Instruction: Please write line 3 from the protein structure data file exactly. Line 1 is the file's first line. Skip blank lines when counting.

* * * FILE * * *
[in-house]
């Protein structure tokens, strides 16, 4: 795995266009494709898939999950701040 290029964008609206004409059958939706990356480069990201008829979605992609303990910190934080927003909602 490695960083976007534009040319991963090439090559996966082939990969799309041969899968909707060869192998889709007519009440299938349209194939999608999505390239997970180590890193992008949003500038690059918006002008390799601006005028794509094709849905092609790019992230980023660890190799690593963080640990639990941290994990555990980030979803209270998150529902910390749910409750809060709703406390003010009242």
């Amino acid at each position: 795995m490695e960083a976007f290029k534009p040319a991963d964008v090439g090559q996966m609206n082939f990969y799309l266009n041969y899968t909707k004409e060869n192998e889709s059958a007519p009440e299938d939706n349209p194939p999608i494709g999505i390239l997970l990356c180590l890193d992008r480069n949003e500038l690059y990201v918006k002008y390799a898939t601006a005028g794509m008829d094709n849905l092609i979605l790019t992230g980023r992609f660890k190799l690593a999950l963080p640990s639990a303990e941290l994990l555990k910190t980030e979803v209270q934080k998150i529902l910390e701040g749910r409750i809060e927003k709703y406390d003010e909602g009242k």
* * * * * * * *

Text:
């Amino acid at each position: 795995m490695e960083a976007f290029k534009p040319a991963d964008v090439g090559q996966m609206n082939f990969y799309l266009n041969y899968t909707k004409e060869n192998e889709s059958a007519p009440e299938d939706n349209p194939p999608i494709g999505i390239l997970l990356c180590l890193d992008r480069n949003e500038l690059y990201v918006k002008y390799a898939t601006a005028g794509m008829d094709n849905l092609i979605l790019t992230g980023r992609f660890k190799l690593a999950l963080p640990s639990a303990e941290l994990l555990k910190t980030e979803v209270q934080k998150i529902l910390e701040g749910r409750i809060e927003k709703y406390d003010e909602g009242k």